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Much to admire; could shine even brighter

Review by Leigh Sykes 16th Mar 2017

The original production of Schlunted was written, rehearsed and produced in 100 days, a feat which led to a successful first season of a musical that revels in its Kiwi features. Now Schlunted is back for another run.

We are told “It’s been years since high school pals ‘The Threeway’ have caught up with each other, so a reunion camping trip seems like a great idea. But after a couple of gatecrashers and one car crash, their weekend away turns into life on the run.”

The narrative plays with some well-worn tropes but takes them in fresh directions. We first meet Hailee, played with great charm by Sally Brady, celebrating the gaining of her degree and assuming that a great job is now a formality. Meanwhile Chris, the funny and engaging Hadley R Taylor, has also completed his studies and is about to take his first steps into the post-University world. It’s an intriguing place to start a musical, and the smart, funny lyrics generate plenty of laughs from the audience and give us a very good idea of the style in which this story will be told. 

Persuaded to go on a camping trip by their long-neglected friend Fi, played with a tough and feisty exterior by Sinead Fitzgerald, the three set off along with Hailee’s boyfriend Wally, played with assurance and some deft comic touches by Bernie Voice. Soon after setting off, they find Hailee’s sister Maddy, a sweet Jocelyn Scott, has stowed away and the scene is set for the story to take the first of many twists and turns.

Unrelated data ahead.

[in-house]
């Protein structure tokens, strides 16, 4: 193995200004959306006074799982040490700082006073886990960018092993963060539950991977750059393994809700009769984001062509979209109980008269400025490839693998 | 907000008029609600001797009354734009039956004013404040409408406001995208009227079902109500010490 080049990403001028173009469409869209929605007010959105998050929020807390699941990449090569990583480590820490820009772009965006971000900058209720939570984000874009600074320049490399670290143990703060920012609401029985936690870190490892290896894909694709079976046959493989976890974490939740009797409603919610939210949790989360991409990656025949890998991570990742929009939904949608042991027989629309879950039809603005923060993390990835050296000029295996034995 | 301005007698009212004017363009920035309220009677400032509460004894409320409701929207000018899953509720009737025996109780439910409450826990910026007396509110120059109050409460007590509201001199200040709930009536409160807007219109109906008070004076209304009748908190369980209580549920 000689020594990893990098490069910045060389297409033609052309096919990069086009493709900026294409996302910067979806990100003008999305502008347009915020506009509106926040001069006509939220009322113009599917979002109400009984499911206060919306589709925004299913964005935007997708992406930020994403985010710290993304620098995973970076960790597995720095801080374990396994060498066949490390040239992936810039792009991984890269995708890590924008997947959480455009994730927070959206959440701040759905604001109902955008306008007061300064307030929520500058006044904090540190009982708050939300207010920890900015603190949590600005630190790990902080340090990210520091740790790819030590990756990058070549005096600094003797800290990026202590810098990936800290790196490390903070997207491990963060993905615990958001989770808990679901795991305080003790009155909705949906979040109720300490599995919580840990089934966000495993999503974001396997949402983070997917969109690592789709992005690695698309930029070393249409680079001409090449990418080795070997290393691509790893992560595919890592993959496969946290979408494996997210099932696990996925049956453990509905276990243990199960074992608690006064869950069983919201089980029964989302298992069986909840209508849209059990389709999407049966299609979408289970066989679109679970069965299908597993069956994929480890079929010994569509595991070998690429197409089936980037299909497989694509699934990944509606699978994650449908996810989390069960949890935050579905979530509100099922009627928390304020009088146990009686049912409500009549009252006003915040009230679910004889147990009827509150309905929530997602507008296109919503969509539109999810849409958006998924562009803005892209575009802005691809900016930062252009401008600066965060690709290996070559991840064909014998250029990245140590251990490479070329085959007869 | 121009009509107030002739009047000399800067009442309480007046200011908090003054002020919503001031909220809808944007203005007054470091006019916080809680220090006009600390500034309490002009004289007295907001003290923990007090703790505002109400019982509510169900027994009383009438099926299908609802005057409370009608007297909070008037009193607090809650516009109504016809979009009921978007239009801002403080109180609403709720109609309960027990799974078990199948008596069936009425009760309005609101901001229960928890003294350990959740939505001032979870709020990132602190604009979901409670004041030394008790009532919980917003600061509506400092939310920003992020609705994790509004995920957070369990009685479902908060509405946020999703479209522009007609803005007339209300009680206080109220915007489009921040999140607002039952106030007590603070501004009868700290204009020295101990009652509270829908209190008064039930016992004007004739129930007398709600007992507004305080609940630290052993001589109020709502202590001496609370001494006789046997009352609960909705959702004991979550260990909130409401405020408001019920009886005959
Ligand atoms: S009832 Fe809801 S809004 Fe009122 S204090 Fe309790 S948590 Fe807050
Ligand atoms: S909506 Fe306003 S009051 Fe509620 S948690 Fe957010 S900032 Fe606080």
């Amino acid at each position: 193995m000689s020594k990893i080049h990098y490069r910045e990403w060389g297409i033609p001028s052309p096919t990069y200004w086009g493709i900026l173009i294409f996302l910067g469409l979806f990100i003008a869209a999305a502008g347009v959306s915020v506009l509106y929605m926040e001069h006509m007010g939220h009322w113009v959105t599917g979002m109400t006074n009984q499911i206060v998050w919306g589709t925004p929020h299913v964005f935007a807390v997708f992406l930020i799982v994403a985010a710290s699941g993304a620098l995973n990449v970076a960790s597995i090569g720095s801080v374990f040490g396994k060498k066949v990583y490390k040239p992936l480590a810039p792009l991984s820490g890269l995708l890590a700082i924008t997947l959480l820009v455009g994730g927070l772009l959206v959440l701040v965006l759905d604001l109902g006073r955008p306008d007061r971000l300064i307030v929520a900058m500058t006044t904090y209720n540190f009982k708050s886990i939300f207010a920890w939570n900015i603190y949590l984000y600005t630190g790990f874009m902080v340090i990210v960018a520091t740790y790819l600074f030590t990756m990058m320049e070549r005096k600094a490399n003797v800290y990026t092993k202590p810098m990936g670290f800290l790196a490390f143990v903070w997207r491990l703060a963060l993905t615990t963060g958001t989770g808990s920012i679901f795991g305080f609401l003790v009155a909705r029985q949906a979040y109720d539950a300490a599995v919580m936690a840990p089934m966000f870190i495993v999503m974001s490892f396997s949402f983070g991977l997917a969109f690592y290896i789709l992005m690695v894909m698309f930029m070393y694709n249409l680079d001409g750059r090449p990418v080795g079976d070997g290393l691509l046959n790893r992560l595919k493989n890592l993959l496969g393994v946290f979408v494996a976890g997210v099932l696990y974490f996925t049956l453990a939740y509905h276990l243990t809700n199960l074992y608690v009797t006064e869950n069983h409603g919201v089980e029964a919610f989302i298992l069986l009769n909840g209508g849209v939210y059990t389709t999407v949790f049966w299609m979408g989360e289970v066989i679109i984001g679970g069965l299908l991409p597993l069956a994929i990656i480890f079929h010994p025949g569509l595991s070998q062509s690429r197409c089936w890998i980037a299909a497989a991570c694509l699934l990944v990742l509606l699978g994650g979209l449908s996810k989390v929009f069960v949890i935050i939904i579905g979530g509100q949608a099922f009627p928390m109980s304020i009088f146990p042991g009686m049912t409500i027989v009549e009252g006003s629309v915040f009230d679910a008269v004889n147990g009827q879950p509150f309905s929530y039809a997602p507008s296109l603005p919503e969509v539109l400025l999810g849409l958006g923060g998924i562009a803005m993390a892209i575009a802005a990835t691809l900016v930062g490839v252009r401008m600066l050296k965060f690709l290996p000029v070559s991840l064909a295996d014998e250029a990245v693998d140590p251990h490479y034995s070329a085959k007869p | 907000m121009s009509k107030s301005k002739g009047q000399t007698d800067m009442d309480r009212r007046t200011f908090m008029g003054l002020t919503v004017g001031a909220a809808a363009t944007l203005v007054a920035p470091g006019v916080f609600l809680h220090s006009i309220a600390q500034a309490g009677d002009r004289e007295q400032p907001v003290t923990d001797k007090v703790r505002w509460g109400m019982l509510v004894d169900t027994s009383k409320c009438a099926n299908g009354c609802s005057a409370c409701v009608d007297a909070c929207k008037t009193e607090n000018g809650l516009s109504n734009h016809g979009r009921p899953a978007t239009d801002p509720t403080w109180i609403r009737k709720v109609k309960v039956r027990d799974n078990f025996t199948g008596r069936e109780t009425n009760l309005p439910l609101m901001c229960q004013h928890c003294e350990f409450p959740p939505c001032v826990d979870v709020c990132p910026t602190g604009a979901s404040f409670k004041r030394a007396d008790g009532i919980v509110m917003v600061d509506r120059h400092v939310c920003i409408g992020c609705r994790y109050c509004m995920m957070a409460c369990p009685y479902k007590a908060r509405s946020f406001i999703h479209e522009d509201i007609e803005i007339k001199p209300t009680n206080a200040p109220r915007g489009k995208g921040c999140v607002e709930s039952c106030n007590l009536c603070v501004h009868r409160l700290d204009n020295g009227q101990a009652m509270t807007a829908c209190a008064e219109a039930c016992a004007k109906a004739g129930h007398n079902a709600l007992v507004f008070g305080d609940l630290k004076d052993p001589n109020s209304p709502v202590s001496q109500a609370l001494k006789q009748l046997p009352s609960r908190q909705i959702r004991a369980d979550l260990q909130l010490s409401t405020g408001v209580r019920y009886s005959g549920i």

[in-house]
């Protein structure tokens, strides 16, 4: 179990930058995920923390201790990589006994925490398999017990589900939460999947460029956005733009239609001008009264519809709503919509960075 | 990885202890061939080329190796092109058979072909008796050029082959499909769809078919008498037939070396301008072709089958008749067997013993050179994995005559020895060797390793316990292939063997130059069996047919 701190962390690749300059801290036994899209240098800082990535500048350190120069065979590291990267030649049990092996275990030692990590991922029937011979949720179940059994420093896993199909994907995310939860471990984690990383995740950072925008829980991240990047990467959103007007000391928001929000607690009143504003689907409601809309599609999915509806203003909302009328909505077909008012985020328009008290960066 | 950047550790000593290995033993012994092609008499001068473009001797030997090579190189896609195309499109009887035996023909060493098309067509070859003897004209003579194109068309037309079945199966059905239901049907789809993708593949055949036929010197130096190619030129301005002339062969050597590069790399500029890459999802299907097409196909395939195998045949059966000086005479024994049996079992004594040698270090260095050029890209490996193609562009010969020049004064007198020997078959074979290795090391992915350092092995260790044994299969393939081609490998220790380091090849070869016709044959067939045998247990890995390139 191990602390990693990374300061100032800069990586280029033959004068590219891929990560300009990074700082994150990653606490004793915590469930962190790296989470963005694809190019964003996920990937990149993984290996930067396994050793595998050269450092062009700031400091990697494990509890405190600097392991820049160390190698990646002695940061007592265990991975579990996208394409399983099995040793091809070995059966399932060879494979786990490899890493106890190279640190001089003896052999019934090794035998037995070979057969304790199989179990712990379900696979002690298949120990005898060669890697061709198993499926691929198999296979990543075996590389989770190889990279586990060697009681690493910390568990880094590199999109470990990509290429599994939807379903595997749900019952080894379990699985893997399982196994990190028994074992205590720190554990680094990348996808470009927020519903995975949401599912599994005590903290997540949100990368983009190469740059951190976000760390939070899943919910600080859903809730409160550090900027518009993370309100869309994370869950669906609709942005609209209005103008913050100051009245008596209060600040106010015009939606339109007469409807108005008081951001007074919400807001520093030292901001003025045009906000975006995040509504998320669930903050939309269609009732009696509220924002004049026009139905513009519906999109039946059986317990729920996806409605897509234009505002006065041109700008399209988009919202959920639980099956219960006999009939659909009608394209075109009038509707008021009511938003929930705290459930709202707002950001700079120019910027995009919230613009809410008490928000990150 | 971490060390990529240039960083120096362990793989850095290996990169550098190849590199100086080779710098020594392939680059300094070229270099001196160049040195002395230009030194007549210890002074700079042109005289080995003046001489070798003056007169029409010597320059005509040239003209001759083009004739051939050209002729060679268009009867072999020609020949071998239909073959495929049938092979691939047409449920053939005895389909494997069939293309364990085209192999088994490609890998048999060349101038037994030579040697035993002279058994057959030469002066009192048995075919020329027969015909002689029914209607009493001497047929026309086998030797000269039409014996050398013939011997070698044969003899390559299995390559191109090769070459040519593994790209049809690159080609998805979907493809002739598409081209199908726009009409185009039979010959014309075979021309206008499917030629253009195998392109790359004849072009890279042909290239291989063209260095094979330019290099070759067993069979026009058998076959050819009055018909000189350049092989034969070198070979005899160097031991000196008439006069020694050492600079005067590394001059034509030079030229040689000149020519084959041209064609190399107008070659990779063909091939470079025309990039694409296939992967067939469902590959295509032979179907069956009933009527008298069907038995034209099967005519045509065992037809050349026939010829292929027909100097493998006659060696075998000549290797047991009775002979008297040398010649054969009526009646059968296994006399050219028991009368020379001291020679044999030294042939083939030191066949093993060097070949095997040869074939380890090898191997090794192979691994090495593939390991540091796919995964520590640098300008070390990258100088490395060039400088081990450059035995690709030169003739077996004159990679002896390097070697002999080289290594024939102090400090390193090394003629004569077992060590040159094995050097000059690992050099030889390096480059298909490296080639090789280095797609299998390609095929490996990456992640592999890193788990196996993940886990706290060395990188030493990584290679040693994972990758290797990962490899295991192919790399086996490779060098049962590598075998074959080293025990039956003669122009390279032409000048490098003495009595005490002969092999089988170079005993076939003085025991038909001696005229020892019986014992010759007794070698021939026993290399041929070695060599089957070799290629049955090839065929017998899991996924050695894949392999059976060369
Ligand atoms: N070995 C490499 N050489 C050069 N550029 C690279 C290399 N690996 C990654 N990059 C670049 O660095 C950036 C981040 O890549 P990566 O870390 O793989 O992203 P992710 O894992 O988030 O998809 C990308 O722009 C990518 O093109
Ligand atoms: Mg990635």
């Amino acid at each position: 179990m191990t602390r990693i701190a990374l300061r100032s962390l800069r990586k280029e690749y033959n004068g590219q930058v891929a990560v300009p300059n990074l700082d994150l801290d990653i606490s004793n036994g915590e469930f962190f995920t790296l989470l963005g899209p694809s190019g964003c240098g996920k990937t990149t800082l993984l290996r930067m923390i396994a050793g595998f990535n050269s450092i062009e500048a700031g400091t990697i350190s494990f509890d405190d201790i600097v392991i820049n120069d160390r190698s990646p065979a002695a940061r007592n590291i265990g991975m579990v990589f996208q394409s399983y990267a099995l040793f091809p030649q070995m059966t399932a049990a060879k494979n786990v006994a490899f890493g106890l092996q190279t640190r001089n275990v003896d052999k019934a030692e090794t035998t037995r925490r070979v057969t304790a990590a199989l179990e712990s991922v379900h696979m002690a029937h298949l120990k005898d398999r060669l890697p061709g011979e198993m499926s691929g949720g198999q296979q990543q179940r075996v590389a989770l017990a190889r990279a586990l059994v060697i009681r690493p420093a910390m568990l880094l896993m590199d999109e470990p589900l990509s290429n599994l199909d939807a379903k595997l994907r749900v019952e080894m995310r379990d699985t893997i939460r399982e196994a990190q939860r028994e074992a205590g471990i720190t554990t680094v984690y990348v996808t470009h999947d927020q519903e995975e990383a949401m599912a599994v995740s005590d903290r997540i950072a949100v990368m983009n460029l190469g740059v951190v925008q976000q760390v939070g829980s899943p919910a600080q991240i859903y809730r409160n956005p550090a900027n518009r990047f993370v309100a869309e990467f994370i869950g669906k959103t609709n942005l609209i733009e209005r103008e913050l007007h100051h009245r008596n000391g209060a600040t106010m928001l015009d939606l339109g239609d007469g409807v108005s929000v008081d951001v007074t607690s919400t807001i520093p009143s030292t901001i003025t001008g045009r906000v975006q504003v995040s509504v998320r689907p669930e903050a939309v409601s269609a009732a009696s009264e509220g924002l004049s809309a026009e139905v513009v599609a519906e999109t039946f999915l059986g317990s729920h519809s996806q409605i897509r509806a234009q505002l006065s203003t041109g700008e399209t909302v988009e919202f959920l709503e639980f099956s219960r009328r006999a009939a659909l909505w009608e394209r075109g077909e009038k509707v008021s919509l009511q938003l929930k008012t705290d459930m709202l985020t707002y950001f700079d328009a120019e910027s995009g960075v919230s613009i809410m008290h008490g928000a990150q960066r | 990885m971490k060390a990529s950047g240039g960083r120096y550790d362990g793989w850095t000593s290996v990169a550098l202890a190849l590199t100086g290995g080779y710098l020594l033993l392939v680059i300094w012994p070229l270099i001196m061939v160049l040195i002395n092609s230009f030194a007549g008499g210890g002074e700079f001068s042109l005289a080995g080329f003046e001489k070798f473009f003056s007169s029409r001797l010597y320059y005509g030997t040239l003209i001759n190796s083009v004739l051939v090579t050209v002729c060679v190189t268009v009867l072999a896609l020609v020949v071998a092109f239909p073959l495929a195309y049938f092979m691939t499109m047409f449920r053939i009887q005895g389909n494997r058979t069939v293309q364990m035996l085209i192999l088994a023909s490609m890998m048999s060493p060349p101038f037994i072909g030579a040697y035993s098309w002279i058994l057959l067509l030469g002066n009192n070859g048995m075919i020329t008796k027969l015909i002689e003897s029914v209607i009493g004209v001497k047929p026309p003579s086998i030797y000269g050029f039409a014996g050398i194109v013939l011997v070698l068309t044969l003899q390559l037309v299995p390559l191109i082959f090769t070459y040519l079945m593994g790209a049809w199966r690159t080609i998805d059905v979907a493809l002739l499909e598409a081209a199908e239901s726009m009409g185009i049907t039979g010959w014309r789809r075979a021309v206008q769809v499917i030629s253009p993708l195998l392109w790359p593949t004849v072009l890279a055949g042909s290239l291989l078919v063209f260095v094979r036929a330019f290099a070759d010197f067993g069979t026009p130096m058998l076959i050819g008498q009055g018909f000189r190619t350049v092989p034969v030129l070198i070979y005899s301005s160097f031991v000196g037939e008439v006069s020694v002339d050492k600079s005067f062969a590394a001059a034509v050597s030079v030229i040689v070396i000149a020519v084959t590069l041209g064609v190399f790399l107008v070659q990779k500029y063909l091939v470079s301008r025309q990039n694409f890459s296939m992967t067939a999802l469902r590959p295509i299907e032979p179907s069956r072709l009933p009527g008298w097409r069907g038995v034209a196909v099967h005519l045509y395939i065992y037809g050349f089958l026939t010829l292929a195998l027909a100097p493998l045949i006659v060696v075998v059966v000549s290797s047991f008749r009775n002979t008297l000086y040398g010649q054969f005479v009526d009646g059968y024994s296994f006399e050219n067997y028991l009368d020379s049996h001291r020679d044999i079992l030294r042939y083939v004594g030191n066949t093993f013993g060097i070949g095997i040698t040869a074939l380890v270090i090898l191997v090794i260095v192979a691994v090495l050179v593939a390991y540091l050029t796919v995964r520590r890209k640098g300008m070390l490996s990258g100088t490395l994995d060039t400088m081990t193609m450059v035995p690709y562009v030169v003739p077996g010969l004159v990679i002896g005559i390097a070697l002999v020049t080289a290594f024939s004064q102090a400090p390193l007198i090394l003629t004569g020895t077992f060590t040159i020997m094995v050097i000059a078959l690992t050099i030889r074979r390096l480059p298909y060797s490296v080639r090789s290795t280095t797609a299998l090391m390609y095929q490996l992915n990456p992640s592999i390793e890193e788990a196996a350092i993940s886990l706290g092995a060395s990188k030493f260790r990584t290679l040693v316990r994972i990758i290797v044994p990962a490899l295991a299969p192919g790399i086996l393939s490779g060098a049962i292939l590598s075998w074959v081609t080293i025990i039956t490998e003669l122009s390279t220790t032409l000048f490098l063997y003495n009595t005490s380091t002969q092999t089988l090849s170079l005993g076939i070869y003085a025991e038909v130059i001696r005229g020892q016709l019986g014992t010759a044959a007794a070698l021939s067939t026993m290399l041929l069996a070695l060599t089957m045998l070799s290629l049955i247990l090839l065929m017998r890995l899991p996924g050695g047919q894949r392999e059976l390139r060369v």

A shocking meeting with Jackson, a young traveller played with immense appeal by Fin McLachlan, sends the story in a potentially disastrous direction, and everything is now in place for this unusual tale to unravel. 

There are songs a-plenty as the action jogs along at a jaunty pace, moving the narrative quickly and inventively forward. The musical responses to the potentially grave situation are upbeat in tone, and the cast’s actions follow suit. It does mean that the potential seriousness of the situation the characters find themselves in is never really explored, but this seems to be a result of the musical and stylistic landscape of the show.

As the story goes on, all of the characters reveal themselves in song, and although some songs seem less vital than others, it is no hardship to hear this talented cast sing. Their voices are uniformly great, with Jocelyn Scott’s solo numbers standing out for their power and precision. All cast members sing powerfully and engagingly alone, and when they sing together – such as the charming and poignant duets between Scott and McLachlan – it is delightful.